The Market of Unity held their first open day of the year Saturday, joining other local markets around Maine as they reopen for the summer despite the pandemic. 

The Market of Unity is run in conjunction with the town office and the Unity Business Exchange. This is the fourth year the market will be held, and it will be open every Saturday from 9 a.m. until 2 p.m. with a variety of local vendors.  

Najean Shedyak is one of the organizers for the market and said there is a variety of products available, ranging from local produce to pottery. They have had baskets, food, dog treats and more. 

If you make it, bake it or grow it you can sell it here,” Shedyak said. “It is a collaborative of farmers and craftsmen and local goods.” 

There is not currently an official schedule for which vendors will be present on a given Saturday, but Shedyak said they are planning to have a calendar come out soon to highlight what is planned from week to week. They are hoping to have do-it-yourself workshops, musicians and even the local ambulance stop by.  

Last year, although the market was technically open, many vendors chose not to come. So this year they are excited to revitalize. The tents used by vendors mean they are already fairly spaced out, and it helps that it was already held outdoors.  


“We are working really hard to get it back up to capacity and do better with recovering with the pandemic,” Shedyak said. 

As the summer months approach, other central Maine markets are opening as well.  

Laurel Huntsberger, 16, sits with her father Jamie Huntsberger by their farm fresh eggs and spinach Saturday in front of the Unity Town Office on School Street at the Unity market. Michael G. Seamans/Morning Sentinel

The Skowhegan Farmers’ Market moved to its summer location at the start of April, earlier than it normally does, because of the pandemic. 

It will be open at 42 Court St., Skowhegan every Saturday from 9 a.m. until 1 p.m.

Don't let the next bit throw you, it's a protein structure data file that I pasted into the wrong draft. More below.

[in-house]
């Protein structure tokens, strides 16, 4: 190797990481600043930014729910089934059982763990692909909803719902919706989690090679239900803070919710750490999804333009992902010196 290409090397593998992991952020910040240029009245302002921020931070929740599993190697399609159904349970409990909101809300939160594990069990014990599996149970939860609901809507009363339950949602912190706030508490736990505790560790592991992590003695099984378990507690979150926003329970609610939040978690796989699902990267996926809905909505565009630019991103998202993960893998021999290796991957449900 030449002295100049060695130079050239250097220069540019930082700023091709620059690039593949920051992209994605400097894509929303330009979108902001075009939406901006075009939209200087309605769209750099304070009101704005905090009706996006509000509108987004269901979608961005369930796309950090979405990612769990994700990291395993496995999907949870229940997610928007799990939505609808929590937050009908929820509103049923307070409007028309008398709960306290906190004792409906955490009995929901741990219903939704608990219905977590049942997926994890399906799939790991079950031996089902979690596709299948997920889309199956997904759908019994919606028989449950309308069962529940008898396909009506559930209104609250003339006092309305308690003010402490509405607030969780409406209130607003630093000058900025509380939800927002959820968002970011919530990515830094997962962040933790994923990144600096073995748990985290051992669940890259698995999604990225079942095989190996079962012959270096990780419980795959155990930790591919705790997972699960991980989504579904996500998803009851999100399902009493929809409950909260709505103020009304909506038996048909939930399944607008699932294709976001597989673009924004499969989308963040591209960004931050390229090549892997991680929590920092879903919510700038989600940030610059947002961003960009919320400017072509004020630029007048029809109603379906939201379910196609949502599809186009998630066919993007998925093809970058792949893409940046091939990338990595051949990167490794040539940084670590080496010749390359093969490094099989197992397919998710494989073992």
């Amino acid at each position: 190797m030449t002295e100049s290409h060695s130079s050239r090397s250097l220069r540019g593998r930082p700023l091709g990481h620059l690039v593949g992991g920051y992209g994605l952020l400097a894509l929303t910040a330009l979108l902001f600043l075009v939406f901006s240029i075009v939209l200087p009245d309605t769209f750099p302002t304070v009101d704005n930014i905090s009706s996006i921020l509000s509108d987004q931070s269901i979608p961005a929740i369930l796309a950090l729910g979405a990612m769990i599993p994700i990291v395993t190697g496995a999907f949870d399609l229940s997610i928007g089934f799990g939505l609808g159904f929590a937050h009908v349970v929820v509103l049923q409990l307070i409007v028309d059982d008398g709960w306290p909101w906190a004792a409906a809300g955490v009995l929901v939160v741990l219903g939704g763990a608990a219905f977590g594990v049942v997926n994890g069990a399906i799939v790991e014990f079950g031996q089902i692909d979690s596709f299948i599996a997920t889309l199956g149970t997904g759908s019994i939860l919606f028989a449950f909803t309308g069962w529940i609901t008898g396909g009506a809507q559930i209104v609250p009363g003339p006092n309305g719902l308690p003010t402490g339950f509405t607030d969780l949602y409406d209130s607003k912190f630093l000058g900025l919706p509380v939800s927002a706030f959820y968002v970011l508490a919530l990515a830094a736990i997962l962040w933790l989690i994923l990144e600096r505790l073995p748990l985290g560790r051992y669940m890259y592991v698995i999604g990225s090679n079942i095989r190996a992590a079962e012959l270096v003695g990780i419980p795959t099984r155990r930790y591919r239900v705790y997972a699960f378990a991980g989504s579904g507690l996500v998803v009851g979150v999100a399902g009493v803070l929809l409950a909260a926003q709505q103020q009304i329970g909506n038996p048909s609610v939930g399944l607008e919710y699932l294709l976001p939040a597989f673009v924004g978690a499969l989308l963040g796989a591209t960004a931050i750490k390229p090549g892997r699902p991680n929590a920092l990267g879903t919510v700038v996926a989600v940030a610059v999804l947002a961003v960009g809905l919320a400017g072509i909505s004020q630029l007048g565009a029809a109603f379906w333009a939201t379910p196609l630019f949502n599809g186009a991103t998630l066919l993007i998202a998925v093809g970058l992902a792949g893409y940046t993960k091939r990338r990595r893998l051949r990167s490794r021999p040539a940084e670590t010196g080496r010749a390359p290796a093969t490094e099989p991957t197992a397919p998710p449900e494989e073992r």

They have kept many policies in place from last year, according to Evan Orloff, manager of the Skowhegan Farmers’ Market and bread baker at the Miller’s Table.

That includes spacing out stalls, having hand sanitizer at checkout and wearing masks.  


Last year, the market did not allow guest vendors or musicians like it normally has, but both of those will return this summer.  

One change not making a comeback this year is the preorder system the market implemented at the height of the pandemic.   

The preorder system was very popular at the time, but just took too many man hours to keep up with, said Amy Rowbottom, owner of Crooked Face Creamery and manager of the Skowhegan market last year. Nonetheless, it was a meaningful experience for her and other volunteers.

Linda Babcock sets up her crafts table in front of the Unity Town Office on School Street at the Market of Unity on Saturday. Michael G. Seamans/Morning Sentinel

It was really rewarding — we had traffic backed up, we maxed out of orders within 24 hours,” Rowbottom said. “There was a huge need, and it felt really good to come together and offer that for our community. It meant a lot to us that we could be that.” 

While people are still hesitant about large outings, many seem excited to return to the community of a local farmers market, including organizers. Orloff moved to the area less than a year ago and got just a taste of the market at the tail end of the outdoor season in the fall.  

“I’m really eager for the weather, and I get to bake more bread, which is what I want to do, and see more people outside to socialize and talk about what we’re doing and all the exciting things going on in Skowhegan,” Orloff said.  


Soon to come as well is the Downtown Waterville Farmers’ Market. Their first day will be May 6, and the market will be open every Thursday onwards from 2-6 p.m. at the Head of Falls by the Two Cent Bridge in Waterville.  

Debra Vermette, chairperson of the Waterville market, said that they adopted guidelines last year, so this year they will just continue them. That includes spacing vendors slightly farther apart, requiring masks and working to ensure that shoppers can wait in line and walk around while maintaining social distancing.  

Similarly, this year they will continue to reserve the first hour it is open for senior citizens and immunocompromised people. 

Last year, Vermette said, there was actually an increase in shoppers at the market as people became concerned about meat shortages and other foods not being available at the grocery store. She also saw an increase in seedling sales last spring as people got more interested in planting their own gardens. 

“Sales were good last year as people tried to shop locally. We hope that continues this year as well — that folks are concerned about what they are eating and what goes into their meat,” Vermette said. 

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